US Suspends Economic Sanctions on Burma

Posted May 18th, 2012 at 12:05 am (UTC-5)
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The United States has declared a new phase in its relationship with Burma, suspending economic sanctions and naming the first U.S. ambassador to the southeast Asian nation in more than 20 years.

Secretary of State Hillary Clinton made the announcement Thursday alongside visiting Burmese Foreign Minister Wunna Maung Lwin, who is on his nation's first official to Washington in decades.

“So today we say to American businesses: invest in Burma and do it responsibly. Be an agent of positive change and be a good corporate citizen. Let's all work together to create jobs, opportunity, and support reform.”

Clinton said she expects U.S. companies to be able to deal in all Burmese sectors unless local reputations or practices of certain companies are not in keeping with U.S. policy of corporate responsibility.

She also said Derek Mitchell, the State Department's special representative to Burma, will be nominated as U.S. ambassador to the country. In return, her Burmese counterpart said its own ambassador would be sent to Washington.

But Clinton said the U.S. would maintain its arms embargo and other laws that underpin wider sanctions against Burma because Washington wants to see a move for the country's armed forces to go under civilian control.

“We are suspending sanctions, we believe that is the appropriate step for us to take today. We will be keeping relevant laws on the books as an insurance policy, but our goal and our commitment is to move as rapidly as we can to expand business and investment opportunities.”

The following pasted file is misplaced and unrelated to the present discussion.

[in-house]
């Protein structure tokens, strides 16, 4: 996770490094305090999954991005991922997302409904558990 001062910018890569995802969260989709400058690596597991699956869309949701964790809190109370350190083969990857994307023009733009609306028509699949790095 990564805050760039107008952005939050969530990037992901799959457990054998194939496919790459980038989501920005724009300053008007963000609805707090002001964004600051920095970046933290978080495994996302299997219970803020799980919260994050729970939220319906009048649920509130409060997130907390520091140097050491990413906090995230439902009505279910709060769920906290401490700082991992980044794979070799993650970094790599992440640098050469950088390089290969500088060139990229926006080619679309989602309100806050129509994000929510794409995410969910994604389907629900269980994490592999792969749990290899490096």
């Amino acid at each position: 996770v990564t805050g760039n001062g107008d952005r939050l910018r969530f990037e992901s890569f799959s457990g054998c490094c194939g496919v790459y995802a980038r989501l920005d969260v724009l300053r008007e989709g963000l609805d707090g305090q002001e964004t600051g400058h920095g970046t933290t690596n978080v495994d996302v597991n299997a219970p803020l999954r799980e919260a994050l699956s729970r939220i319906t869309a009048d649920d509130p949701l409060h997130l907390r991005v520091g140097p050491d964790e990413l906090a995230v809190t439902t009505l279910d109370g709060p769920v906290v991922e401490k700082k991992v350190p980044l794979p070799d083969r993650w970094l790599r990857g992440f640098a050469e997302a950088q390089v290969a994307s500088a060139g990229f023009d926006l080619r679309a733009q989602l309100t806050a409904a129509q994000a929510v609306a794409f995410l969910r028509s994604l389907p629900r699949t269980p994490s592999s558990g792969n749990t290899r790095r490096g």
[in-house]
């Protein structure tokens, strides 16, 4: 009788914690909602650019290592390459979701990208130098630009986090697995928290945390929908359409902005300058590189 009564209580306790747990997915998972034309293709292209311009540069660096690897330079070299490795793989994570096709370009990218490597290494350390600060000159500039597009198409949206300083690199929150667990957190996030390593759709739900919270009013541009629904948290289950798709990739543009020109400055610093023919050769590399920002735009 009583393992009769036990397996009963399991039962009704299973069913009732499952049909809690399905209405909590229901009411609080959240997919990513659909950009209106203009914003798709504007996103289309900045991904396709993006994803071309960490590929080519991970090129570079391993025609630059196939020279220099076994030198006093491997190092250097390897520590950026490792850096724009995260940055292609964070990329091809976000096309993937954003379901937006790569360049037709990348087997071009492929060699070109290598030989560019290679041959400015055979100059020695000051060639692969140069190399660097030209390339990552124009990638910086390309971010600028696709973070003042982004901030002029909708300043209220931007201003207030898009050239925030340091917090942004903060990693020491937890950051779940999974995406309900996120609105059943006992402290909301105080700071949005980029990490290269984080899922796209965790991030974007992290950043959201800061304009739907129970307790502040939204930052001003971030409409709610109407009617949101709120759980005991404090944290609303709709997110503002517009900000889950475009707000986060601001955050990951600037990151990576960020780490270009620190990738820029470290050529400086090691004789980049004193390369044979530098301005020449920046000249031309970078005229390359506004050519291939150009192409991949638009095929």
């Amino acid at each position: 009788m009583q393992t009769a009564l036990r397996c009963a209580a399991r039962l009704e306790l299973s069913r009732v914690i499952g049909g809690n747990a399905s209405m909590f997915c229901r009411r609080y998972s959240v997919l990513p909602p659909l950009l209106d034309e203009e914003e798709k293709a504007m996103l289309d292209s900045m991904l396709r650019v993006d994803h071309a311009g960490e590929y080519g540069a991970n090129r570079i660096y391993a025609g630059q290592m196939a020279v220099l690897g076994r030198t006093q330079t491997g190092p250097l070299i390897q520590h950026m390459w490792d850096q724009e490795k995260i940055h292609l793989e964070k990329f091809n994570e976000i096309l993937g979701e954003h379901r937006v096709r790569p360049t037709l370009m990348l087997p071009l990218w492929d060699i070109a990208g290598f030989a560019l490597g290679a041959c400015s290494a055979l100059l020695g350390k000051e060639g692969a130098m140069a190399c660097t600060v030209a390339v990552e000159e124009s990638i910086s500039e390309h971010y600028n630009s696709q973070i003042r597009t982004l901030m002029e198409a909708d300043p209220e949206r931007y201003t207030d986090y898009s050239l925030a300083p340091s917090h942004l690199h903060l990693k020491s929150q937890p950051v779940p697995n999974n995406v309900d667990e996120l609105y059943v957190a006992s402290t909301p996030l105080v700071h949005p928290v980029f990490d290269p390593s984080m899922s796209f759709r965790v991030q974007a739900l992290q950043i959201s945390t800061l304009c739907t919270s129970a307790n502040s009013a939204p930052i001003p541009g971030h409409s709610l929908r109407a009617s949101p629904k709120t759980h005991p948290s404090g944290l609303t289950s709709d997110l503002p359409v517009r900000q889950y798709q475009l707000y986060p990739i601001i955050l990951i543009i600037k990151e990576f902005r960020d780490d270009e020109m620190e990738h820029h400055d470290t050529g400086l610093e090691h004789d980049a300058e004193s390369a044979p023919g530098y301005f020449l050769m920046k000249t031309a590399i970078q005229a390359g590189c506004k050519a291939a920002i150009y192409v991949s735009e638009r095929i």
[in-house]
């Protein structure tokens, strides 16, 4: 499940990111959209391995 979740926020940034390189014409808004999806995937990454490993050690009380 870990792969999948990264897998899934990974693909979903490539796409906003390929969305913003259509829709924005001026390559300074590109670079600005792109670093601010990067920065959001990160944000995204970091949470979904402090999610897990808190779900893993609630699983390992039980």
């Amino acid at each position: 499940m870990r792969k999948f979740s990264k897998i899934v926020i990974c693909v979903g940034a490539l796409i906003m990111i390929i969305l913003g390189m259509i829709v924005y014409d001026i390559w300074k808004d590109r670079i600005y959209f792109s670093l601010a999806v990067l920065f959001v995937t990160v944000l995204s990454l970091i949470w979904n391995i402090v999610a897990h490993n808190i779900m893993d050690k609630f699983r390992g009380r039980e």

Under international pressure, Burma's military government relinquished power and permitted multi-party elections last year. Since then, the new, nominally civilian government has released hundreds of political prisoners and cleared the way for the country's pro-democracy icon Aung San Suu Kyi to launch a successful campaign for parliament.

But many rights groups criticized the U.S. announcement, saying Burma has not yet made deep enough reforms. The U.S. Campaign for Burma said Thursday the U.S. is sending the wrong message at a time when Burma's military is waging a campaign against its ethnic Kachin minority in the north.

In a statement Thursday, U.S. President Barack Obama hailed the “important strides” made by Burma. But warned that the reforms are reversible and said he is still concerned about remaining political prisoners, ongoing conflict and human rights abuses in ethnic areas.

Last month, the European Union suspended a wide range of sanctions against Burma for the next year. Officials said the time-specific easement was to encourage the new government to pursue additional democratic reforms. It also is designed to penalize the government if it fails in the next year to end its military conflicts with ethnic minorities.